The last 3 weeks I have been drilling the philosophy of focus, single-mindedness, identifying the BIG DEAL, and making decisions on whether daily actions will HELP or HURT.
I want to zoom out a bit this week and provide you with some big-picture concepts that may help with this philosophy.
A long time ago (as in 30 or 35 years ago), I was exposed to a couple of cartoons that greatly shaped the way I viewed the world, my place in the world, and the importance of ‘right action.’
The first cartoon was from an artist who contributed to our monthly Mennonite magazine. He often wrote thought-provoking, in-your-face messages that offended, humored, and enlightened. This one stuck with me:
The second cartoon (or rather story) seemed cheesy at first, but when given more thought, the implications of the story are profound.
Once upon a time, there was an old man who used to go to the ocean to do his writing. He had a habit of walking on the beach every morning before he began his work. Early one morning, he was walking along the short after a big storm had passed and found the vast beach littered with starfish as far as the eye could see, stretching in both directions.
Off in the distance, the old man noticed a small boy approaching. As the boy walked, he paused every so often and as he grew coser, the man could see that he was occasionally bending down to pick up an object and throw it into the sea. The boy came closer still and the man called out, “Good morning! May I ask what it is that you are doing?”
The young boy paused, looked up, and replied, “throwing starfish into the ocean. The tide has washed them up onto the beach and they can’t return to the sea by themselves. When the sun gets high, they will die, unless I throw them back into the water.”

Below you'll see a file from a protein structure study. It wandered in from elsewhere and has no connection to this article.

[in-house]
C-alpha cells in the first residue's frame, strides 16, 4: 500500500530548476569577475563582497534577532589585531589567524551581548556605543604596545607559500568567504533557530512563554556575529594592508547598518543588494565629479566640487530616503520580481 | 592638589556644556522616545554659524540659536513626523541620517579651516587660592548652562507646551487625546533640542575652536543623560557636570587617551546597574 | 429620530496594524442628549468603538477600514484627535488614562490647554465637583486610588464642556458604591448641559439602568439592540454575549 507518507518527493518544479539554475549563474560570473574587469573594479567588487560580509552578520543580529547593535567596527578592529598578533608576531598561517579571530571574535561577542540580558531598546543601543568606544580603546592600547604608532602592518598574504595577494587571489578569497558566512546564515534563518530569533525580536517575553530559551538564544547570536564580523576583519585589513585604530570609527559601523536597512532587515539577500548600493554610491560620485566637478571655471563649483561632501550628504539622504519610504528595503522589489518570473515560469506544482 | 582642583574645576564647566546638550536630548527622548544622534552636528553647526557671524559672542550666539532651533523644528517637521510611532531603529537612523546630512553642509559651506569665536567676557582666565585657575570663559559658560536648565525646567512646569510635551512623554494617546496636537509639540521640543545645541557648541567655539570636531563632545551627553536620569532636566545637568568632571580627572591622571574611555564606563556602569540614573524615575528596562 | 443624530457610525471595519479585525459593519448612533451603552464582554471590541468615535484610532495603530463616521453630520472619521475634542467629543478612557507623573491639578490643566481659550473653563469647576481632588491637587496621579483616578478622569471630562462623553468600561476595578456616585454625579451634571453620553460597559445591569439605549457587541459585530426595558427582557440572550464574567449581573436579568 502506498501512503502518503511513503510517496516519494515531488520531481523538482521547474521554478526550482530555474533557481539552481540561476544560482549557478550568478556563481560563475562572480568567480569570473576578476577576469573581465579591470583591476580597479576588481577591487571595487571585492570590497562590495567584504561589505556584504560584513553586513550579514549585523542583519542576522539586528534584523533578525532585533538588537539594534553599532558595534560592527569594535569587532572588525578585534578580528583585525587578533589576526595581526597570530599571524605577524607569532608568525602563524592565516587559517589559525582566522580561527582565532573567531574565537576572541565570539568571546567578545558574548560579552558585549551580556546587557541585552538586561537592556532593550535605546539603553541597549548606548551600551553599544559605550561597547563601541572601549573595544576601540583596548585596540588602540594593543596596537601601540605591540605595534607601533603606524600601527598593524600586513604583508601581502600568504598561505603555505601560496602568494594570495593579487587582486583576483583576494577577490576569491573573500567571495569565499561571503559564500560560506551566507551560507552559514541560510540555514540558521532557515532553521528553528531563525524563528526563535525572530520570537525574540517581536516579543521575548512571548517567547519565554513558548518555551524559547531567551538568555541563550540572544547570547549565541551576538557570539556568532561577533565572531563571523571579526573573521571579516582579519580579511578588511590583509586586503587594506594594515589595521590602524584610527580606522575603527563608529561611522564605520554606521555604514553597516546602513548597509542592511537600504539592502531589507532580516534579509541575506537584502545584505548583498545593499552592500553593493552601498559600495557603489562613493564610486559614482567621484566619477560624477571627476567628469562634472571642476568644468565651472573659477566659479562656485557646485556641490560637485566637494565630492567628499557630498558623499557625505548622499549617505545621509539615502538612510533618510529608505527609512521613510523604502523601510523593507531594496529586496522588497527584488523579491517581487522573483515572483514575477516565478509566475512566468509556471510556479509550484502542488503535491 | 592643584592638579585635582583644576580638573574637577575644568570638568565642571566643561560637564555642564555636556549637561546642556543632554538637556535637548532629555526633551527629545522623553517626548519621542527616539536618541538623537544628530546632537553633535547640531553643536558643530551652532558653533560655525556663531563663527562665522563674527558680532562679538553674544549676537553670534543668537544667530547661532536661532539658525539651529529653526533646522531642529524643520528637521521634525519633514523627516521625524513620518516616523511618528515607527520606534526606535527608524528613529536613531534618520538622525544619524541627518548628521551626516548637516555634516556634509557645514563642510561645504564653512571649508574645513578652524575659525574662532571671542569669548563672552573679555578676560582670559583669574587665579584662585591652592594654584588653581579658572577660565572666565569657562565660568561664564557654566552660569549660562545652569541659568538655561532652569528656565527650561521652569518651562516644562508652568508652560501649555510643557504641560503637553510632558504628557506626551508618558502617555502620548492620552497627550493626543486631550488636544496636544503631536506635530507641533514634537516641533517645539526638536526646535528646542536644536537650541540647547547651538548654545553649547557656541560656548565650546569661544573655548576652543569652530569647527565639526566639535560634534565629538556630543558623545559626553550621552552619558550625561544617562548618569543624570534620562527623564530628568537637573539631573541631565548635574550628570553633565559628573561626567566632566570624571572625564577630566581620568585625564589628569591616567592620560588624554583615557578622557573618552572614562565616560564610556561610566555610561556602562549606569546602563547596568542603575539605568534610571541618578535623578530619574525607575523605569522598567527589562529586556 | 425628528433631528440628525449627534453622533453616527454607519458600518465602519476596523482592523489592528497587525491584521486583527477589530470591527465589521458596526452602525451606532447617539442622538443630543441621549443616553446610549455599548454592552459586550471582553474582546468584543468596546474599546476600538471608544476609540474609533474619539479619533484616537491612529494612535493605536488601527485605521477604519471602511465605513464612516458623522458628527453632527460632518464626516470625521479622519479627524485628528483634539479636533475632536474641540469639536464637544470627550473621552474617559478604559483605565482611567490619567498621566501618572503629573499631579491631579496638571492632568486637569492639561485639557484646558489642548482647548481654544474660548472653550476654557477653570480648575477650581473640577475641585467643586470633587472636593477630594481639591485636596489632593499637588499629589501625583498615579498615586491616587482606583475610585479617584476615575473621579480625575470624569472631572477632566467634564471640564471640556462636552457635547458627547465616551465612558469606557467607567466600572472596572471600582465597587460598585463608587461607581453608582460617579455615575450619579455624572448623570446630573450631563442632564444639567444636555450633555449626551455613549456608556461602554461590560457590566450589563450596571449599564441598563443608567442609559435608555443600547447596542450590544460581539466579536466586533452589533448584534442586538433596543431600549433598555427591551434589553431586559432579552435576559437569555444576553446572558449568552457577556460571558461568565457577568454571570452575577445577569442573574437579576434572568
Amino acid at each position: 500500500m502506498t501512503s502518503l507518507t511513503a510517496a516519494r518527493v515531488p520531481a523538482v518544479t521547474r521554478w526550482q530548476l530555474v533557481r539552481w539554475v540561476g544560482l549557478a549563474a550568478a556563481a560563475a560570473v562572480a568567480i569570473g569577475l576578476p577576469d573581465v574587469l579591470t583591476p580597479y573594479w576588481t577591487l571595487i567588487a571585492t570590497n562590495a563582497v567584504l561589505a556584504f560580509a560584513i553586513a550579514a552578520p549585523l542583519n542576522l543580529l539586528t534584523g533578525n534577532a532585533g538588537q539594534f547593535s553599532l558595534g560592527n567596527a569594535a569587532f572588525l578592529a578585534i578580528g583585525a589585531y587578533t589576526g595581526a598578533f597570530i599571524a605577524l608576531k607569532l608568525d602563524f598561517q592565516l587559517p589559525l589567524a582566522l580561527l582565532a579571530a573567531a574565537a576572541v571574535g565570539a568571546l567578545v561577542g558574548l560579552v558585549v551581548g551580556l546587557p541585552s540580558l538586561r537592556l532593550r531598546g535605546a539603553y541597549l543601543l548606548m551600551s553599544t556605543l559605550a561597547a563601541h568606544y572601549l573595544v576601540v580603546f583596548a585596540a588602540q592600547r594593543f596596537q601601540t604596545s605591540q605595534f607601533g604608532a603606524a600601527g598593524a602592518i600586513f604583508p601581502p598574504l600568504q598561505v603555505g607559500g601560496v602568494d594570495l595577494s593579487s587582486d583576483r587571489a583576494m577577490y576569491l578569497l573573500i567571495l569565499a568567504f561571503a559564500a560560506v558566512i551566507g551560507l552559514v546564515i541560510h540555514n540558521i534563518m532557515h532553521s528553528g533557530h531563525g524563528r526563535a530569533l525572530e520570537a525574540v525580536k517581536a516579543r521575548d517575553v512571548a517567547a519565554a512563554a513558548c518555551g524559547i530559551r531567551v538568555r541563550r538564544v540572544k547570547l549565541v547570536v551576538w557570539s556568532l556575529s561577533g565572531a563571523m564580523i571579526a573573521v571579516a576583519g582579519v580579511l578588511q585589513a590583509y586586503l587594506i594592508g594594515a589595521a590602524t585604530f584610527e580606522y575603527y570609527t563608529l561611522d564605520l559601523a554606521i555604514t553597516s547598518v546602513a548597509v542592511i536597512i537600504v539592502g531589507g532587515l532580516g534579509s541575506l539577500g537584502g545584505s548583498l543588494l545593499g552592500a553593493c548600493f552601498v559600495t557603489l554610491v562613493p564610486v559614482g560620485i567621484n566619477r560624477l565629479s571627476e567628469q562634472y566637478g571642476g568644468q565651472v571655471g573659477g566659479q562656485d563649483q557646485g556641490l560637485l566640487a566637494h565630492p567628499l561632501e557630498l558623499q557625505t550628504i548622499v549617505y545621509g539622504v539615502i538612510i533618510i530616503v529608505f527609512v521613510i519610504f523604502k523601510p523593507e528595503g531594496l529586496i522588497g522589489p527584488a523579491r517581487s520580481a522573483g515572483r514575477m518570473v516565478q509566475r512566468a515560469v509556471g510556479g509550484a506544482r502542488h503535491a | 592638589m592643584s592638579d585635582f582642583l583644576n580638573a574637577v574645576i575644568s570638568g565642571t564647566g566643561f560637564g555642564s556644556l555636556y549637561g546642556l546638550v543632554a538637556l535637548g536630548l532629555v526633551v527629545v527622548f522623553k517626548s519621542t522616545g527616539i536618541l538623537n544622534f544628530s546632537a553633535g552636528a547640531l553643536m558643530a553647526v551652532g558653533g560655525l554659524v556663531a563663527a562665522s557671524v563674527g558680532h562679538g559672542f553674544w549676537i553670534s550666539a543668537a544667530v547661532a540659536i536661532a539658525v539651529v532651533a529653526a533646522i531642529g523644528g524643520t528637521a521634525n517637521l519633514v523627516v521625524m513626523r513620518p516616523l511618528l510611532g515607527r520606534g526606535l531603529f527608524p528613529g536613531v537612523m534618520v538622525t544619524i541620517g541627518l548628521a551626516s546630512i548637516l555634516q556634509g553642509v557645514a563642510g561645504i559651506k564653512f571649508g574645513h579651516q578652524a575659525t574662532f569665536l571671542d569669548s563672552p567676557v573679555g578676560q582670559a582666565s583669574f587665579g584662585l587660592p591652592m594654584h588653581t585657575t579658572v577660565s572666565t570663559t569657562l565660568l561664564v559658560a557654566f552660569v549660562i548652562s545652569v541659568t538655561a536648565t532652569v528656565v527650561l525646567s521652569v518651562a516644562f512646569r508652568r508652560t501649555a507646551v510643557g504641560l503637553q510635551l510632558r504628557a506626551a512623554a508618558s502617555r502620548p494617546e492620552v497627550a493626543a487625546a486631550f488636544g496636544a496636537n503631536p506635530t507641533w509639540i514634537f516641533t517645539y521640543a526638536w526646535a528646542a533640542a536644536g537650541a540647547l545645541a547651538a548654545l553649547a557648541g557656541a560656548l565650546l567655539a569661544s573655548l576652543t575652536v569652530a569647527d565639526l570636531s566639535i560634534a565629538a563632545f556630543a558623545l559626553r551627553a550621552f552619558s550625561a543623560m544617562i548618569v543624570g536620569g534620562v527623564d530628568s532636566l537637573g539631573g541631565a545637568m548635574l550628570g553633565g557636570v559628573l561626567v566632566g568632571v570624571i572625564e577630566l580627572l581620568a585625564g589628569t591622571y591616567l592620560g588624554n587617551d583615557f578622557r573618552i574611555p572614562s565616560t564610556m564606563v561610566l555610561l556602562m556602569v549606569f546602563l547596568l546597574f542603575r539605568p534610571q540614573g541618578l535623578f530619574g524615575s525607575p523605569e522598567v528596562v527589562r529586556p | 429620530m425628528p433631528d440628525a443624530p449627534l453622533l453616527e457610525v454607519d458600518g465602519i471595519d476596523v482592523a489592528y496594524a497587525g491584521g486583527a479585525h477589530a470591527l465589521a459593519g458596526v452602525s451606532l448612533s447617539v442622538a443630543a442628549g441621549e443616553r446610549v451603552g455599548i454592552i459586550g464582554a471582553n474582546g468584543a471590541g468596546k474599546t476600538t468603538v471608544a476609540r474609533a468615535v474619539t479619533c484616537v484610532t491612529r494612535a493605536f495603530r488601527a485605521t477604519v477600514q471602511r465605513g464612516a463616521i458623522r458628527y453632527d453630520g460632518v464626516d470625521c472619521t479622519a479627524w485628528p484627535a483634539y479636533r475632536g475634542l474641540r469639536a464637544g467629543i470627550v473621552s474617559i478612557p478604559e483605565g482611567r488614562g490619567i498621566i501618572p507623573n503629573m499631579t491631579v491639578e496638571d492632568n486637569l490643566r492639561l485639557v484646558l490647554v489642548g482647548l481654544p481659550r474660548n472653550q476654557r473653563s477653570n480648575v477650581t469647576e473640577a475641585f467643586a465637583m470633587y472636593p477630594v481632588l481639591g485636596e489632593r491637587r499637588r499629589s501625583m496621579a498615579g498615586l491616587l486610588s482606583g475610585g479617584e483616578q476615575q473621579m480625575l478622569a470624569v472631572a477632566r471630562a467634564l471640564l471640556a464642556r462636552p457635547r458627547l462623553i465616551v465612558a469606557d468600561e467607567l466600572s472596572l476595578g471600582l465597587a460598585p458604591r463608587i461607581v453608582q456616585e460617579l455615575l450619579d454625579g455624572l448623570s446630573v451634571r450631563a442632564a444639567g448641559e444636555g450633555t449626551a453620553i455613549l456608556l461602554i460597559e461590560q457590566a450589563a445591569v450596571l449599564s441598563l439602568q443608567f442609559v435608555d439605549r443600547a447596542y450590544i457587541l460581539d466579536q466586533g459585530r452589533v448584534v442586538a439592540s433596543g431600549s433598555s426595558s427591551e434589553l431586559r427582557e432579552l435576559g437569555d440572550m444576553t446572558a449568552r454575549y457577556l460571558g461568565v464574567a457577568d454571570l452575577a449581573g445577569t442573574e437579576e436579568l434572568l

The old man replied, “But there must be tens of thousands of starfish on this beach. I’m afraid you won’t really be able to make much of a difference.”
The boy bent down, picked up yet another starfish and threw it as far as he could into the ocean. Then he turned, smiled, and said, “It made a difference to that one.”
Taken together, the clear message is that our actions have consequences. We may not see it when we look at the details, but when we zoom out, we realize that we can empower change.
To apply this to training (which seems shallow relative to World peace and saving lives), it should be obvious that the small things we do have a big impact.
Does this “thing/choice/event” HELP or HURT my chance of being the best version of me? Does it HELP or HURT my chance of reaching my goals? When your target is clearly identified, the choice is clear. If it HELPS, do it. If it HURTS, don’t do it.
So, if the small decision are made through the filter of “is this HELPING or HURING my chances of achieving my BIG DEAL?” then you are well on your way to excellence.